Quite a few of the parents were Reformed.  If this was known to the pastor he would enter one of two comments after the name of the person, "Relig Ref", or "Calv".  The Baptismal Records start in April of 1694.  Probably there were earlier records but the French had invaded, which upset the normal routines.  In some cases the Church books were lost.  In other cases there are gaps.  In the case of Gemmingen, it seems as though they started anew.  In the first year there were only a handful of baptisms, namely 5.  In the next year there were 11, and in the next 18.

Quite a large number were soldiers, perhaps who been engaged in the war with the French.  All of the men were identified by occupation, and by where they lived.  All of the women were described by the man they were attached to, either as a wife or as a daughter.  Several of the sponsors were from out of Gemmingen.

I had been hoping to find several things, including a pattern of possible relationships between the sponsors and the parents which might furnish more clues about the ancestry of the parents.  This does not look as if it will be successful.  I am still hoping to improve my skills by the old "practice makes perfect".  (I will never be perfect but I do hope to be better.)  As a bonus, I may encounter some names that have been overlooked.  Later, I may also be able to tackle some of the Church books that have been overlooked.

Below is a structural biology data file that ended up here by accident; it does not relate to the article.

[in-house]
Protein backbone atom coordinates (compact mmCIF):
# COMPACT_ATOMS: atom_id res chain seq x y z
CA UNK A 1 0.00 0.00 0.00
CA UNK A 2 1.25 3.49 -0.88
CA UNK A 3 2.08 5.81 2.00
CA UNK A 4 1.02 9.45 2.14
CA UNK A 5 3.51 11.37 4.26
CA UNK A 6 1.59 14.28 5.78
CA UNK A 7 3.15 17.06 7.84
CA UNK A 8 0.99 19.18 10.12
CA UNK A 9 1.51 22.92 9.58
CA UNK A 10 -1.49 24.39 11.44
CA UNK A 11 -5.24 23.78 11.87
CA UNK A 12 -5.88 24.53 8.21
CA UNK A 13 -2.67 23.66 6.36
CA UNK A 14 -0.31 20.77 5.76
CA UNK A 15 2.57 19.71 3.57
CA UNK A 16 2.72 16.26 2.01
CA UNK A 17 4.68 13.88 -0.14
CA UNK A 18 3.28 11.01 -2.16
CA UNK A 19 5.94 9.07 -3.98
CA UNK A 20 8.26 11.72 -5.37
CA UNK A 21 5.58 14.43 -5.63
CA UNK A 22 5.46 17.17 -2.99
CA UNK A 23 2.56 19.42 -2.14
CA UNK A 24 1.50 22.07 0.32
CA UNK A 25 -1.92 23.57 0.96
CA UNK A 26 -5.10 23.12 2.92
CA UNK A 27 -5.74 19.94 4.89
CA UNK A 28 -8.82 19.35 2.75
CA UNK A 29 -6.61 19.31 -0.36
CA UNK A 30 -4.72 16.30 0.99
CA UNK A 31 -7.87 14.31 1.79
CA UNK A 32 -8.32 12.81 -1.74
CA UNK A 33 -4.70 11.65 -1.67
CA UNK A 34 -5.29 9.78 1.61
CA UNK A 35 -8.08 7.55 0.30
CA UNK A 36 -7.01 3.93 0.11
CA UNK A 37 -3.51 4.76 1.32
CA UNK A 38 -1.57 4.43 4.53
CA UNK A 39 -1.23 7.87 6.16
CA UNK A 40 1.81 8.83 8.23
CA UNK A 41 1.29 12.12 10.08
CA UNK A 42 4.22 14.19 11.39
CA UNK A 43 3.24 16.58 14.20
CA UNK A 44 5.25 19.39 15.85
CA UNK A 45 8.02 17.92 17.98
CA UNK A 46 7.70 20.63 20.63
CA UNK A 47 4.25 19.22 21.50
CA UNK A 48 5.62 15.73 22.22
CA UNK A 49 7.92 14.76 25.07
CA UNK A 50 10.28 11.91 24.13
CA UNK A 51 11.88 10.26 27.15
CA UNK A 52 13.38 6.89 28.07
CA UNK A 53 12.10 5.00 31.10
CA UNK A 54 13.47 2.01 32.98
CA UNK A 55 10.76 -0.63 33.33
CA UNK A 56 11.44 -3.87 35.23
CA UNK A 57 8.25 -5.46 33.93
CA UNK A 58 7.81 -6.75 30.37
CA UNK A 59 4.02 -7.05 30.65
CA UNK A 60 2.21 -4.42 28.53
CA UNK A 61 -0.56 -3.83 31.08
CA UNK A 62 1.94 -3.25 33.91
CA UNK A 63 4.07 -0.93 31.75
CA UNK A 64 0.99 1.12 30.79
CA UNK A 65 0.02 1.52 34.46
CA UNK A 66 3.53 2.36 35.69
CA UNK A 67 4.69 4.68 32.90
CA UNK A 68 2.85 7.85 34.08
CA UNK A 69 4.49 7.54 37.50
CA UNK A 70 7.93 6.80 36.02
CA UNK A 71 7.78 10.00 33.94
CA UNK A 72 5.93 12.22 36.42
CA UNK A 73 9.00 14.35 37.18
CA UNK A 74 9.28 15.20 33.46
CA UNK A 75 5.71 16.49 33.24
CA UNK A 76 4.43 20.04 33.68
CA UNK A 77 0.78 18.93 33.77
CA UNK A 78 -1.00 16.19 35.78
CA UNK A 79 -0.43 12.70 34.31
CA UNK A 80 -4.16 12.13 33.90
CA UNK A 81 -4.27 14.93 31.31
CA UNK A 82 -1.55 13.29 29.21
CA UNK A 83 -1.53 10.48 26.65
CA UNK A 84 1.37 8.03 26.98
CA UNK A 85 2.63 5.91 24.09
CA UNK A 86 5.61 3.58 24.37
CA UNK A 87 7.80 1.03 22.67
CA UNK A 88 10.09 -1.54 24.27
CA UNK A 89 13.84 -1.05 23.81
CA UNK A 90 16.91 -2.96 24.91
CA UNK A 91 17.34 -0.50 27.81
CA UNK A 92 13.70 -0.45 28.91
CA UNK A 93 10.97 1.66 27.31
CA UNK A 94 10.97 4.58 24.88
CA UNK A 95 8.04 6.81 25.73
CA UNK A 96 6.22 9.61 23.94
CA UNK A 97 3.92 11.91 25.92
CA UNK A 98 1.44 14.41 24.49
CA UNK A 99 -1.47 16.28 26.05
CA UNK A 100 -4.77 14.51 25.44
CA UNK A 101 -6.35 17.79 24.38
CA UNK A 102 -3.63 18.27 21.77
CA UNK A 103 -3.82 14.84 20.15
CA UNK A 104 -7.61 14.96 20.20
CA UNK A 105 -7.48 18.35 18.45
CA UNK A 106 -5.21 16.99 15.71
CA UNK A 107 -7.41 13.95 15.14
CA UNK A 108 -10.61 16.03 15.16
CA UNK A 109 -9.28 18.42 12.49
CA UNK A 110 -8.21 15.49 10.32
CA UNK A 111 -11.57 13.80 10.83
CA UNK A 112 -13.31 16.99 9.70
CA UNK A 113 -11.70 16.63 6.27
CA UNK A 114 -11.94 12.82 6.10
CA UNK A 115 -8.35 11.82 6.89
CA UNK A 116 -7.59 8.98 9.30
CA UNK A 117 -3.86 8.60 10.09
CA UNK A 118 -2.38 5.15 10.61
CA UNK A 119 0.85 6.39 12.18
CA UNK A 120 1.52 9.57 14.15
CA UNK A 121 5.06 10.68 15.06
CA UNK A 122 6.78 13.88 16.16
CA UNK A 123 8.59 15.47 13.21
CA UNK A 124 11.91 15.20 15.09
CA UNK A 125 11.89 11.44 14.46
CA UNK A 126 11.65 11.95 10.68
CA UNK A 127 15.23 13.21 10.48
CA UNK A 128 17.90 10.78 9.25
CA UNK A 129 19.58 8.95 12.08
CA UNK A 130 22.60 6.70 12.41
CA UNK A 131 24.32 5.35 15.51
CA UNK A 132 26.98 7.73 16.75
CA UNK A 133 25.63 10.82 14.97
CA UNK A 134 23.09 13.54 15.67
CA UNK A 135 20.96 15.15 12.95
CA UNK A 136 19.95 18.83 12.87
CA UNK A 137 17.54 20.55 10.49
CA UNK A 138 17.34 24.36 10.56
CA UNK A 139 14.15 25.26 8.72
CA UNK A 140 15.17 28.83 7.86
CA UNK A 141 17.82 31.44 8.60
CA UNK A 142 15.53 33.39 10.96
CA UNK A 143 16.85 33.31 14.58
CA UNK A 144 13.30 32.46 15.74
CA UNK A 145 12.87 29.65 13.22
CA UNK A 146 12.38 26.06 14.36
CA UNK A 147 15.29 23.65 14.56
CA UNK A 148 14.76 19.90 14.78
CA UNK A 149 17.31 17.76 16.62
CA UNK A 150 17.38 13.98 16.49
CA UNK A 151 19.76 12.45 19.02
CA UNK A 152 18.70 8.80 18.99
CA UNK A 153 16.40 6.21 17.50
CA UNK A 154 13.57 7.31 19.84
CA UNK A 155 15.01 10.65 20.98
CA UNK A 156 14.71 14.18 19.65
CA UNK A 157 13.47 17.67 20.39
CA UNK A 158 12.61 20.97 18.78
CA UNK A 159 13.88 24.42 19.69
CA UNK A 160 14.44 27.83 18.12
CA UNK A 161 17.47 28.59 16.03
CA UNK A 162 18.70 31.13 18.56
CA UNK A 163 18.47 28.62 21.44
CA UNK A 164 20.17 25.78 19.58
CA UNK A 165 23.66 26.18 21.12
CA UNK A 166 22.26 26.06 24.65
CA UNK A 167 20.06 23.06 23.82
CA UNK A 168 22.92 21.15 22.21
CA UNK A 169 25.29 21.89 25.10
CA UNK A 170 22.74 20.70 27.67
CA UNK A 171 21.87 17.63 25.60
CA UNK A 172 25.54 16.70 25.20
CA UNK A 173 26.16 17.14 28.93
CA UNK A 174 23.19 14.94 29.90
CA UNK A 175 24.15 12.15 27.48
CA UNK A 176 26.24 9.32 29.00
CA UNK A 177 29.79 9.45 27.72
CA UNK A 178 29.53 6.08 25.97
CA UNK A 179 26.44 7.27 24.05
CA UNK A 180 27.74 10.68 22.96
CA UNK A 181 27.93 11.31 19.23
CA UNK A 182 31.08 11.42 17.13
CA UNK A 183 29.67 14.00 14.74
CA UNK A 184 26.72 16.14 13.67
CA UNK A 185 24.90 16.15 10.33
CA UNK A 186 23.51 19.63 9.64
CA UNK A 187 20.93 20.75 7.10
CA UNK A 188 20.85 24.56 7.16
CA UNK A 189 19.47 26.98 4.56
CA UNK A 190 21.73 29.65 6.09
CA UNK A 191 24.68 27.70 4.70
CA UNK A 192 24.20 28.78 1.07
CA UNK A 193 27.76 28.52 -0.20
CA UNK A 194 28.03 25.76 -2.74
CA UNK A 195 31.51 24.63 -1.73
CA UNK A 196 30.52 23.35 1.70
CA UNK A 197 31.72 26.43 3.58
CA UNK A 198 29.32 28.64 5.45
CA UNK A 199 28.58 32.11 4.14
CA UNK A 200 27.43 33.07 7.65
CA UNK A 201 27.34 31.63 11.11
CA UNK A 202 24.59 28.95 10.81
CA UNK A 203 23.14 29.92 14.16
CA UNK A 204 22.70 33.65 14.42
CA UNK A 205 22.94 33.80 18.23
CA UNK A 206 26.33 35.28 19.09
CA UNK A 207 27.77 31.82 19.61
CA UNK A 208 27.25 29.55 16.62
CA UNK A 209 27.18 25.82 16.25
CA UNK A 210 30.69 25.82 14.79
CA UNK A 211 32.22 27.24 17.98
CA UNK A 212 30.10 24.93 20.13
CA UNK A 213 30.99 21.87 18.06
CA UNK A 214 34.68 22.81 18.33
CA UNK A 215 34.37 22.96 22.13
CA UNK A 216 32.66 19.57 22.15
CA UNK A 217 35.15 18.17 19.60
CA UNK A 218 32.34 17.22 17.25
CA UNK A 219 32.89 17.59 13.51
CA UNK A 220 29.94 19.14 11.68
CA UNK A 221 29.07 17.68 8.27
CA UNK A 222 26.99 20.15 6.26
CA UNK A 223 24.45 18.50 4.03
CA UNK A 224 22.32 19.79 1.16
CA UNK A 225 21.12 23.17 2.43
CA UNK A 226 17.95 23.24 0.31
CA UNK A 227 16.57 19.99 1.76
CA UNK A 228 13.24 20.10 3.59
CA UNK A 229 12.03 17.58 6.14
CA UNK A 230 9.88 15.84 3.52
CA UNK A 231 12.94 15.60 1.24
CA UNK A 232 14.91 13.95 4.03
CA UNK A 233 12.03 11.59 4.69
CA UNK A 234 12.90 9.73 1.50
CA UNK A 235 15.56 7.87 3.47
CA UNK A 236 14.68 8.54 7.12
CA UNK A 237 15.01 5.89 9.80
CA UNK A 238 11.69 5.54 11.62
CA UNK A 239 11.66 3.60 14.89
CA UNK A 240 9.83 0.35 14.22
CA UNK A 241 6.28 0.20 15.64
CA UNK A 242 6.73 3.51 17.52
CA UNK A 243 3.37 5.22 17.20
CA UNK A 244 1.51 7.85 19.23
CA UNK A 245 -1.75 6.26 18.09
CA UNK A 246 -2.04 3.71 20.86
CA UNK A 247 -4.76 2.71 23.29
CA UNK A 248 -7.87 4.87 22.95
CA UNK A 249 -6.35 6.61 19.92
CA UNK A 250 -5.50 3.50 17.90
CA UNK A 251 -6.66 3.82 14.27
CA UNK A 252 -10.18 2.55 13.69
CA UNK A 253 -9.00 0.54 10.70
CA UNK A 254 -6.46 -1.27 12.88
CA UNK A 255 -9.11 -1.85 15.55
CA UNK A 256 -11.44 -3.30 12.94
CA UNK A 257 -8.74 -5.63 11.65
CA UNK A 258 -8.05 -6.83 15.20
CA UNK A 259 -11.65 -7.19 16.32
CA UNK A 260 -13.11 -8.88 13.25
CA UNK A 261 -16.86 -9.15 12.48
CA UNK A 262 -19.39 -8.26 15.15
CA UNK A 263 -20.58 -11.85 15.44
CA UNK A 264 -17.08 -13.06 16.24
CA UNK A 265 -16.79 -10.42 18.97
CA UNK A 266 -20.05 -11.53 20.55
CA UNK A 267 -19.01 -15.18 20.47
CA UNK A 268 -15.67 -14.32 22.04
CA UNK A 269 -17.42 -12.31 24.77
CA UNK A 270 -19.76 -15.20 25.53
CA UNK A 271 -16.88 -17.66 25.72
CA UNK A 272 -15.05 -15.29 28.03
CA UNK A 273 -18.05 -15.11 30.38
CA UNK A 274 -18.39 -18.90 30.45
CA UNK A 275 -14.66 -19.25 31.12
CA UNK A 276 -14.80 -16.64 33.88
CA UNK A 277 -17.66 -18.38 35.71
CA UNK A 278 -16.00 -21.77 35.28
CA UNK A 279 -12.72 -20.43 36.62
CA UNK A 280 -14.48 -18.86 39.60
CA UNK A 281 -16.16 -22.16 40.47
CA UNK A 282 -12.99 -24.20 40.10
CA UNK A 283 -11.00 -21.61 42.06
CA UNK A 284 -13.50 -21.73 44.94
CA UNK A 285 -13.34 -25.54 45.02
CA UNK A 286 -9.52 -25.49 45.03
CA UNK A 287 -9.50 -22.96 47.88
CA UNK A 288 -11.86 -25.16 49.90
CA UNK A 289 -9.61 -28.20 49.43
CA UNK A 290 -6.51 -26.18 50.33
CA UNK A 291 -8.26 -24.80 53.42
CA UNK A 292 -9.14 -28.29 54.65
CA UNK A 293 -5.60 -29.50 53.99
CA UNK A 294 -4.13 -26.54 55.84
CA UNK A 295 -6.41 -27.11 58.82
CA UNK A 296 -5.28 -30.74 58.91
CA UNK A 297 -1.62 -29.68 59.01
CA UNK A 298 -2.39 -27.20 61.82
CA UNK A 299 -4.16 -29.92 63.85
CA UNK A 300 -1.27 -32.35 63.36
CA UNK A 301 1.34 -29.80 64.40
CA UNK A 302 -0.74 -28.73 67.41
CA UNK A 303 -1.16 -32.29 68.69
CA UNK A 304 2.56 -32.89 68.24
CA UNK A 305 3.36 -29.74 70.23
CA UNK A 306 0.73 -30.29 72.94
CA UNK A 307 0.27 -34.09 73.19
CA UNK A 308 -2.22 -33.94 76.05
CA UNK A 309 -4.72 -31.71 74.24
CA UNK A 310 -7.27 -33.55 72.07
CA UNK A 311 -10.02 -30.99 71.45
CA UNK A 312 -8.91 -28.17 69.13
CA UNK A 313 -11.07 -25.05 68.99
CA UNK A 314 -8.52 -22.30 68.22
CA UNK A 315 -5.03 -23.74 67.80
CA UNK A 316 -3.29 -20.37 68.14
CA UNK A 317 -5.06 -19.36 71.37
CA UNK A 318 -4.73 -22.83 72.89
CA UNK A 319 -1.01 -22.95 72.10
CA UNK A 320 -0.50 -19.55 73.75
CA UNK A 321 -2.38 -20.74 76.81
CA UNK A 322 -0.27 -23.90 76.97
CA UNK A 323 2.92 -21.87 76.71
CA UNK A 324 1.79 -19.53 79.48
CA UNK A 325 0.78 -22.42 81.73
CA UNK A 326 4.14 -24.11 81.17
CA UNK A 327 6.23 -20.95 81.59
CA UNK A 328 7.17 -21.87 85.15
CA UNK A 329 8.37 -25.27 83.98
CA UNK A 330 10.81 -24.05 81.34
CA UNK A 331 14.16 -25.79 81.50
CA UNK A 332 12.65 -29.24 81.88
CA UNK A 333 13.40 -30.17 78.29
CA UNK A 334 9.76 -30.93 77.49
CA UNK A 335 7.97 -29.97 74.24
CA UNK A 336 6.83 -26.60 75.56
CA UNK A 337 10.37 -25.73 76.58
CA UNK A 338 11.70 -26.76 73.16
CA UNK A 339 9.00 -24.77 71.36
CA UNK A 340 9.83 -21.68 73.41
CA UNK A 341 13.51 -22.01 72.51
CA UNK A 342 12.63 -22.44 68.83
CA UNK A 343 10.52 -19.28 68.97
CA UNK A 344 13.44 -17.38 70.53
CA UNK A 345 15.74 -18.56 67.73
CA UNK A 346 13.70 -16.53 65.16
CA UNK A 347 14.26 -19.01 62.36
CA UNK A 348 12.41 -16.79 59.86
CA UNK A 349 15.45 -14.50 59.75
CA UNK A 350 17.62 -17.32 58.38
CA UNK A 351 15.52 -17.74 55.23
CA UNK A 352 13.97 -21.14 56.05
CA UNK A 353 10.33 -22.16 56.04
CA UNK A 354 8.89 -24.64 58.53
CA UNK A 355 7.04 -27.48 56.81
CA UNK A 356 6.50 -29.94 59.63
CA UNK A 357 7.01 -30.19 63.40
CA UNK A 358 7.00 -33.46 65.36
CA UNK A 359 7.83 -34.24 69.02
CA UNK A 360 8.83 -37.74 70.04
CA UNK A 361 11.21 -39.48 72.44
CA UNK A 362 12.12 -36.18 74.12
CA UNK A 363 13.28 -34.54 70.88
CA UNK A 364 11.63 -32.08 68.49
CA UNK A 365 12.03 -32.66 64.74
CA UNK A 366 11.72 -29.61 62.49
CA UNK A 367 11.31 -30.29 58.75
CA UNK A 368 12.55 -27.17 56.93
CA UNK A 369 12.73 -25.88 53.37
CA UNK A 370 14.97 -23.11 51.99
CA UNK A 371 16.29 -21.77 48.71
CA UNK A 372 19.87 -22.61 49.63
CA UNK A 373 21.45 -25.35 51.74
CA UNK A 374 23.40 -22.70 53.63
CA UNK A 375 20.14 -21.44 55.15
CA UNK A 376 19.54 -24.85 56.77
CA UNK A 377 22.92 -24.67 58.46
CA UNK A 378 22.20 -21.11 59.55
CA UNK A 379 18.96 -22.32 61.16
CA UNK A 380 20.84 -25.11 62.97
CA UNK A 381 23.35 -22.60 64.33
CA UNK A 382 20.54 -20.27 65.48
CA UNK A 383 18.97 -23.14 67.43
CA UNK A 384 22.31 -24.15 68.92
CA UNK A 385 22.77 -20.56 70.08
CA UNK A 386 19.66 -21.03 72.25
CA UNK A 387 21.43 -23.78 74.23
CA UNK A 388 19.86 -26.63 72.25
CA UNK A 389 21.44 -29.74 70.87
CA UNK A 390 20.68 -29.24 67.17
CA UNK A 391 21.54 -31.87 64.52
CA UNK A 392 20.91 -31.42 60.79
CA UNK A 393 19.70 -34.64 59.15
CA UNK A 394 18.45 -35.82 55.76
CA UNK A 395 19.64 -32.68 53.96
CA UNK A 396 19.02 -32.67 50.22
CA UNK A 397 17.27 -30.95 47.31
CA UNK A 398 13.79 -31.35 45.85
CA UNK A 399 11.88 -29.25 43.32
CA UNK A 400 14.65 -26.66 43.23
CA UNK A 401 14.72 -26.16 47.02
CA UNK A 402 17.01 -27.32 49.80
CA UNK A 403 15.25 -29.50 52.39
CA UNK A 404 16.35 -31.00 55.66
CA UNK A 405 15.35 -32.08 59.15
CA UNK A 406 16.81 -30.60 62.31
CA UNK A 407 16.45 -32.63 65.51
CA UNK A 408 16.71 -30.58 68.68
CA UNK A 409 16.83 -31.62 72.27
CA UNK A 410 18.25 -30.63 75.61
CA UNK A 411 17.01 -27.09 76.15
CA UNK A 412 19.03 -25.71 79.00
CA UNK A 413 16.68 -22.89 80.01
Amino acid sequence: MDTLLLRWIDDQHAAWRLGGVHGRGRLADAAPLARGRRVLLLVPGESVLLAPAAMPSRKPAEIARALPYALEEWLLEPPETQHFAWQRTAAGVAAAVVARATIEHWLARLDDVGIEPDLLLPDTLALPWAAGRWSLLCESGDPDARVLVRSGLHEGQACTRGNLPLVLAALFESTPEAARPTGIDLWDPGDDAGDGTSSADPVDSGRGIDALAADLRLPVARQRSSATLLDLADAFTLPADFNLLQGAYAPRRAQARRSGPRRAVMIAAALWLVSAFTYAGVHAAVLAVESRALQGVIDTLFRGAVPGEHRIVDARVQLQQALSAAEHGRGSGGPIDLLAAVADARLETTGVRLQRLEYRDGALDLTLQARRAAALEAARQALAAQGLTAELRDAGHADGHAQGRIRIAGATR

(06 Sep 03)

Nr. 1753:

To be able to read the German script, one must learn the letters.  You may as well start with the letter "A" as is used in Anna and Andreas.  You cannot go far without knowing the "A".  It is a moderately difficult letter for me, because I learned a standard way it was to be written and the pastor at Gemmingen did not write it that way.  This is one of the frustrations of this business.  You have learned it one way and they never write that way.  The capital letters are important because so much of the information is conveyed in the first letter.  After the first letter, it is all downhill, as the pastor loses interest in writing the rest of the letters.

You should probably learn "B" as it is very useful to write Barbara, and Barbara is a favorite name.  All of the letters may be written in either the Latin style or in the German script.  Some words mix the two styles.  Any one baptismal record is almost sure to have some of both styles.  This means the alphabet is 52 plus letters.  I say plus, because the Germans have a few more letters than we do.